Pinners are killing the homegrown internet content machine.
Tara Bradford's How image-sharing sites are undermining photography is an absolute must-read for both pinners and content providers.
I say this because Tara provides a comprehensive list of all the rogue image scrapers and crowdscrapers that she must deal with on a daily basis. To pinners, this should vividly illustrate the negative impact that their hobby has on the very people they purport to celebrate. To content creators, the list is a reminder of all the websites that need monitoring.
I must quote Tara here, because I swear my eyes became moist reading this:
After blogging for 7 1/2 years and writing 2,427 posts, I have deleted nearly 1000 posts - and may delete more - to avoid having to track those photos all over the Internet. I've deleted category links to posts within my blog, after at least 3 phishing sites copied every post in several categories (a website was suspended, after posting 91 of my articles). I've changed the original url to many blog posts, after finding the same photos stolen over and over again (with 19 different bridal sites as the culprits!). And I've started adding prominent watermarks to every image I post.This is what pinners and other crowdscrapers are doing to the internet that I know and love. They are eroding it now, and they will eventually destroy it, leaving nothing but corporate content.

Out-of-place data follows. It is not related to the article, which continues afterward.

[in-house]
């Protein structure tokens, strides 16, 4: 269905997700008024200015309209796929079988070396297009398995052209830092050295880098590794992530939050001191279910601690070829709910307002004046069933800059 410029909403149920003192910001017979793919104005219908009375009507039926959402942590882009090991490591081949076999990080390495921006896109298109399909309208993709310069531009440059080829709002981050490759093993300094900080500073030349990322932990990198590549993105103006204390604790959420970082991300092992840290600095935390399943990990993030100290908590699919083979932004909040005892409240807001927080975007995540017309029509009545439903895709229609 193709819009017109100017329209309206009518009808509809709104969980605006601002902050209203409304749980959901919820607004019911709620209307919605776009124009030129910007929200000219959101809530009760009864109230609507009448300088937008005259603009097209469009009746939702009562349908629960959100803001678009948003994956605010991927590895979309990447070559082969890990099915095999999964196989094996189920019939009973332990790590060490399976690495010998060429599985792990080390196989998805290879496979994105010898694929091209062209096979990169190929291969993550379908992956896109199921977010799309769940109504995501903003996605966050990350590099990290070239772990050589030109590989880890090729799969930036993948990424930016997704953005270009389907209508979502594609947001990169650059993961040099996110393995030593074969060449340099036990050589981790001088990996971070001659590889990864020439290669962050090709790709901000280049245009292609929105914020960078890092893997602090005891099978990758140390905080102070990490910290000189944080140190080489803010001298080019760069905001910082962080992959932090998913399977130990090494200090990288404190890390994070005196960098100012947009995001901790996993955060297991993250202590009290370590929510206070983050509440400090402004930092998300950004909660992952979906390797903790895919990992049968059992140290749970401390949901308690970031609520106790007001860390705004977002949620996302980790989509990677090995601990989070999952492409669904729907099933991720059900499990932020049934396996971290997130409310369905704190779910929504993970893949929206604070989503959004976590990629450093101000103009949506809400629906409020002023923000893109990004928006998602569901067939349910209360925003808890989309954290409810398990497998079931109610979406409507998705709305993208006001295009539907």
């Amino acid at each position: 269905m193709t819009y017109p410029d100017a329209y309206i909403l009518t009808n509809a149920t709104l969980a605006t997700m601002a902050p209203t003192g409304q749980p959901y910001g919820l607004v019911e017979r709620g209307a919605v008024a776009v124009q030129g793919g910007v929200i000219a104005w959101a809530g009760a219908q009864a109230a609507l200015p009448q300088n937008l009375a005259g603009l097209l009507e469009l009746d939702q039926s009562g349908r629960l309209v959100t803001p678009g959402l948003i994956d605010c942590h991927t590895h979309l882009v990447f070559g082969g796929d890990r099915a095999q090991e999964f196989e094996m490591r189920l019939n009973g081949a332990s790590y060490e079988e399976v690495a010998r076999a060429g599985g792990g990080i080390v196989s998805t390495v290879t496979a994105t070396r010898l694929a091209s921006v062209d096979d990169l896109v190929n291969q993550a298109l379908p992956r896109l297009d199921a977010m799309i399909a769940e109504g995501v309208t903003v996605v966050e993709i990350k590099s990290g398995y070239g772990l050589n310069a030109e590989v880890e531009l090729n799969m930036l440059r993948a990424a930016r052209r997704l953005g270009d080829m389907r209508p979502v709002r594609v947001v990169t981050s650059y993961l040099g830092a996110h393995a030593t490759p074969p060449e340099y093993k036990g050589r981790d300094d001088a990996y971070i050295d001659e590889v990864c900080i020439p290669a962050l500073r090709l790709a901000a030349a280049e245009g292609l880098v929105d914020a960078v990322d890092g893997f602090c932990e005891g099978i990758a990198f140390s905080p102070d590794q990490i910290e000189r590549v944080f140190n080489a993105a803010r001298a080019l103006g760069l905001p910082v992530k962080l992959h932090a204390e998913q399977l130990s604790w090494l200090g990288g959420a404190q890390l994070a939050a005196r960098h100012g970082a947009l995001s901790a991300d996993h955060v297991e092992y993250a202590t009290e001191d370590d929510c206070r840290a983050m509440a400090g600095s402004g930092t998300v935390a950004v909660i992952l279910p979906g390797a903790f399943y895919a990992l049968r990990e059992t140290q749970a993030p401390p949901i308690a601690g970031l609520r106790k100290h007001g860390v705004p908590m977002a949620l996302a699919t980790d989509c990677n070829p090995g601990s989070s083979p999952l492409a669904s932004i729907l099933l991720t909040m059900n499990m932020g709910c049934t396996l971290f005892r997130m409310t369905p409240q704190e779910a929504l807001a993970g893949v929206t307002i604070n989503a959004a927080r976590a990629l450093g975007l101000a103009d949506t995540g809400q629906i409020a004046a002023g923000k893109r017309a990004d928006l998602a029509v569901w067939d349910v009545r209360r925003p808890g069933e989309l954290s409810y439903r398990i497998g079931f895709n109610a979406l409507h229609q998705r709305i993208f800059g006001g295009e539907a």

This internet I speak of was once a place that rewarded self-publishing. Freed of the need to please an editor, the costs and delays of print media, authors, photographers, teachers, etc. could use the internet to share information, and derive revenue from advertisement, sponsorships, licensing, print-on-demand etc.
Pinterest and other crowdscrapers incite people to strip that content from the people that create it, and surrender it at the feet of corporate entities.
Loss of vital web traffic and exclusivity of distribution removes the incentive to add more content. As Tara and others start to first stem the flow of content production, block access to image search engines, get tangled up in lawyerly pursuits... the homegrown internet content machine will dry up and die.